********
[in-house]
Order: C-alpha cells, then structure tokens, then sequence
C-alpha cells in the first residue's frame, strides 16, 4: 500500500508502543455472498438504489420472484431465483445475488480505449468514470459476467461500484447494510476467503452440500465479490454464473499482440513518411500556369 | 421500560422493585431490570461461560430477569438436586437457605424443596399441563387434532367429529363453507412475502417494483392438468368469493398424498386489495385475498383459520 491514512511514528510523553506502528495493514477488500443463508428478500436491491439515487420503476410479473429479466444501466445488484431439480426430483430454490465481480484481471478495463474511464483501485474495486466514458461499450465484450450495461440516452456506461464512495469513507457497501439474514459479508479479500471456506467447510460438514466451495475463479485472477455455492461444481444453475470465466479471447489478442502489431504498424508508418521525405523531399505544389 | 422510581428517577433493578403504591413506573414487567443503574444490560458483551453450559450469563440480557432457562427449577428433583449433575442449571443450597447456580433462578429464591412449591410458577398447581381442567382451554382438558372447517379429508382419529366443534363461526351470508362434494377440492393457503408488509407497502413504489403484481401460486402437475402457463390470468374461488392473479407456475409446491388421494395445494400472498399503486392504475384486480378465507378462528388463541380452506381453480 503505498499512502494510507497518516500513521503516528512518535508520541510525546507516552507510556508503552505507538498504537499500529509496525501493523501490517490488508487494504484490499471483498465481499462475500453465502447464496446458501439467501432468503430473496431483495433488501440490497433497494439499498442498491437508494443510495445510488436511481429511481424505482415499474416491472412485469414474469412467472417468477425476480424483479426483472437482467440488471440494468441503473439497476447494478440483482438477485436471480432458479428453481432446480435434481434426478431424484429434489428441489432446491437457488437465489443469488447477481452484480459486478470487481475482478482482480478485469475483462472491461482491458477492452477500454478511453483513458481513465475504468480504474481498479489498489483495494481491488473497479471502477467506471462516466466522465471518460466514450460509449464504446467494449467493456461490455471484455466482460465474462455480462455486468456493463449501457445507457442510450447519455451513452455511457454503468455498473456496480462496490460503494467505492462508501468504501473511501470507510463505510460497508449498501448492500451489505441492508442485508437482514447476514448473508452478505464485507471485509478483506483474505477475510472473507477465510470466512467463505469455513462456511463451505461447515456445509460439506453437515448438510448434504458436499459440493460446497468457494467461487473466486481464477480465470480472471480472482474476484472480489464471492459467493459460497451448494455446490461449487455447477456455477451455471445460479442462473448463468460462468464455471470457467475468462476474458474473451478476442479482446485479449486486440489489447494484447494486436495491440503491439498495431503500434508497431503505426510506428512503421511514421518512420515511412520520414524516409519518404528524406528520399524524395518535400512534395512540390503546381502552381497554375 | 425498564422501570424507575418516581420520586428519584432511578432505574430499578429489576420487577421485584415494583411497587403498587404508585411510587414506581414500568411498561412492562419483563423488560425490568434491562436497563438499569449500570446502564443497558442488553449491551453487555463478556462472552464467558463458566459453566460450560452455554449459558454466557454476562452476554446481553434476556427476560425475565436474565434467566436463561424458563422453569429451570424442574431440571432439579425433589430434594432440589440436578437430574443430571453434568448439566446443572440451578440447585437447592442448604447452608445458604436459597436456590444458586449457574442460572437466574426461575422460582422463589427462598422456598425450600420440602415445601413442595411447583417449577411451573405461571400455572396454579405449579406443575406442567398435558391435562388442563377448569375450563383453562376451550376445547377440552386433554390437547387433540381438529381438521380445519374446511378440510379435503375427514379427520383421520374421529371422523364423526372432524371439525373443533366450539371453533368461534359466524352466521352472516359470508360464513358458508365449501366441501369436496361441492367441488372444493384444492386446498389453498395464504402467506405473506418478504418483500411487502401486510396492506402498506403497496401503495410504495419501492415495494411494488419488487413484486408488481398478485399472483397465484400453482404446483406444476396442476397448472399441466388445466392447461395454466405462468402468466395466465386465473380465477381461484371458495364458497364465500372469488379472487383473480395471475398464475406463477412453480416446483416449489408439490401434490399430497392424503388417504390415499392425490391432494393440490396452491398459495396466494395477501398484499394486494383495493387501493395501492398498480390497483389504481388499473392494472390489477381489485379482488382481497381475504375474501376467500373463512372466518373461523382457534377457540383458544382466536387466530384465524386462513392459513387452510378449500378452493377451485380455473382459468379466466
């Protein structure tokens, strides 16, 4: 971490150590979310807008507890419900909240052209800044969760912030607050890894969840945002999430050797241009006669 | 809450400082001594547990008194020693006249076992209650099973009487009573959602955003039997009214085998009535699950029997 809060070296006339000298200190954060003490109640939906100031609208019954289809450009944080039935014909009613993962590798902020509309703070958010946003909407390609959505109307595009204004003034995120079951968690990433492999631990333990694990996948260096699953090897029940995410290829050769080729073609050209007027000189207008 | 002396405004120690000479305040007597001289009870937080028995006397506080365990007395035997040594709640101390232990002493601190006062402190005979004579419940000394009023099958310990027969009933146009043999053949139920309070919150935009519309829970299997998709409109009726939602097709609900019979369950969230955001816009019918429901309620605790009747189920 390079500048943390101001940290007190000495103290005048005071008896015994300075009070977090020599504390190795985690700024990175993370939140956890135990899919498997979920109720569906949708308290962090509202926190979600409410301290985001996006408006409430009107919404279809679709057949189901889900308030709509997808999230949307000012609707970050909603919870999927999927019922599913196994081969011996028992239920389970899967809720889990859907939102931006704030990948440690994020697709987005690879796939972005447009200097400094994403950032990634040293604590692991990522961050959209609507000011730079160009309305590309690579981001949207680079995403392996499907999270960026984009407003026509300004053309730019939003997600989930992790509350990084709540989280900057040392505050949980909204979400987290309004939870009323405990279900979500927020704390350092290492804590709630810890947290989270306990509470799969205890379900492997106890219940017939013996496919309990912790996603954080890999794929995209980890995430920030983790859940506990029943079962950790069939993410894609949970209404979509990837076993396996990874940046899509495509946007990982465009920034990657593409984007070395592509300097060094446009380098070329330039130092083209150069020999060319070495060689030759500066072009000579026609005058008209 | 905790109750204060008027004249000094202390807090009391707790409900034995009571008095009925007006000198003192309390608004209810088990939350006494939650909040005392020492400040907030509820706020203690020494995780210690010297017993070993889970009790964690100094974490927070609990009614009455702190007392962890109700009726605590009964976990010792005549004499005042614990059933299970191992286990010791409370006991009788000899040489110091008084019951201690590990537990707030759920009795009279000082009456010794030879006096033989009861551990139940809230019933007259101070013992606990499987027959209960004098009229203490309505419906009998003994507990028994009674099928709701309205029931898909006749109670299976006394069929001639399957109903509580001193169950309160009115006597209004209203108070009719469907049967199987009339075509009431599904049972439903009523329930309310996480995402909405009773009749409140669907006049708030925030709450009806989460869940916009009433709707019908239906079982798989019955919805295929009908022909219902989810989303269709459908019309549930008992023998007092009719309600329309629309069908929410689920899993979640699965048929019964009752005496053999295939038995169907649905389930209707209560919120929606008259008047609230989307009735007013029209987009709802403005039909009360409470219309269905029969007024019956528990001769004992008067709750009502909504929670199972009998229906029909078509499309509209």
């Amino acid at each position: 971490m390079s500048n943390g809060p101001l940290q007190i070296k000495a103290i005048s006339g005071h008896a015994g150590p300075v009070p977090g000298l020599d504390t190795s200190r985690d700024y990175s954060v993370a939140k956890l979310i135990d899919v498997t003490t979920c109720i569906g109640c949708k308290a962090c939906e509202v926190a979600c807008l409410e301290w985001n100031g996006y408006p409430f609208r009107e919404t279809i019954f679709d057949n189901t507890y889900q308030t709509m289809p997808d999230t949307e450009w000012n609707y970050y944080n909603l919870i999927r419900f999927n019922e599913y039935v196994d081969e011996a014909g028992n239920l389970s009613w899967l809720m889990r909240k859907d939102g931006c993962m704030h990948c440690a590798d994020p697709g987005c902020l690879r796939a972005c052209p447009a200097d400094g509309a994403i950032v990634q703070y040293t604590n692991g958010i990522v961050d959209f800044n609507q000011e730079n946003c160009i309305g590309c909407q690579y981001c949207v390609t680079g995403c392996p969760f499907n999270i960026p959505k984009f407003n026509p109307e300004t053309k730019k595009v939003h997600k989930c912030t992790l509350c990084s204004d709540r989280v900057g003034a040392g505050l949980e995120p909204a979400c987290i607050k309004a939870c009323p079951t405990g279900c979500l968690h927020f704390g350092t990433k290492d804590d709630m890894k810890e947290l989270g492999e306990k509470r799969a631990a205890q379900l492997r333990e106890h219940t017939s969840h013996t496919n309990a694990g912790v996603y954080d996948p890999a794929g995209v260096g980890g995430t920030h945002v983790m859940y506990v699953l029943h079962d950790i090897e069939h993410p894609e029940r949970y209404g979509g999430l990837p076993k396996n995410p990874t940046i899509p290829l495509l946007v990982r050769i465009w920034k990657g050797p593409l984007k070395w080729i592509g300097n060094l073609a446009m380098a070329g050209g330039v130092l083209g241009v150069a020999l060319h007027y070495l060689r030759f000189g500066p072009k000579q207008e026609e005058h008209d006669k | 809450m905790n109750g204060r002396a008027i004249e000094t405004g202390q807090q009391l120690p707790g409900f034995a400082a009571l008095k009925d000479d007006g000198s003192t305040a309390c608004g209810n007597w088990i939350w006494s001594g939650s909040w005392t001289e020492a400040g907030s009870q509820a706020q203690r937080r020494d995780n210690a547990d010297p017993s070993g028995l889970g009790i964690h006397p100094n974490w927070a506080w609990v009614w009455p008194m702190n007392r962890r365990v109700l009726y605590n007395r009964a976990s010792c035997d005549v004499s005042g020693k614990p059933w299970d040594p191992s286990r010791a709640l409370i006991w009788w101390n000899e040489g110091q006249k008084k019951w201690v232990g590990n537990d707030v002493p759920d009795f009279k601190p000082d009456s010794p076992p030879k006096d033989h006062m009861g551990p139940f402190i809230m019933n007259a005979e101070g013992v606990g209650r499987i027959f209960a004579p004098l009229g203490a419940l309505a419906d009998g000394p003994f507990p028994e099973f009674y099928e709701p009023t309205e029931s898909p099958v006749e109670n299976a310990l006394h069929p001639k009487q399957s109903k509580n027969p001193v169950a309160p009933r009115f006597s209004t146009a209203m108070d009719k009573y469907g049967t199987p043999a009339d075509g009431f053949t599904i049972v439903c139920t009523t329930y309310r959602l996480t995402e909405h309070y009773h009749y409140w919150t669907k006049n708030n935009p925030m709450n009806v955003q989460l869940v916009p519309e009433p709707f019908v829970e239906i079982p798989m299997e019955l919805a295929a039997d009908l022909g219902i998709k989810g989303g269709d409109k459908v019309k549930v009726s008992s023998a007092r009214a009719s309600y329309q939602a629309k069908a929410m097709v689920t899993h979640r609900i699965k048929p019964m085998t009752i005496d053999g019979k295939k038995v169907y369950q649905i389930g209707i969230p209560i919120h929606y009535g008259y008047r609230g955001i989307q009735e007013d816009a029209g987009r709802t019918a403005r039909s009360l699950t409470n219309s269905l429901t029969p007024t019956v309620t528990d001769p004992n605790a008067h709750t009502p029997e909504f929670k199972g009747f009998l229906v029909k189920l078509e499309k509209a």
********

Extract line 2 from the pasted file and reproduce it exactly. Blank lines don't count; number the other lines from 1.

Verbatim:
Order: C-alpha cells, then structure tokens, then sequence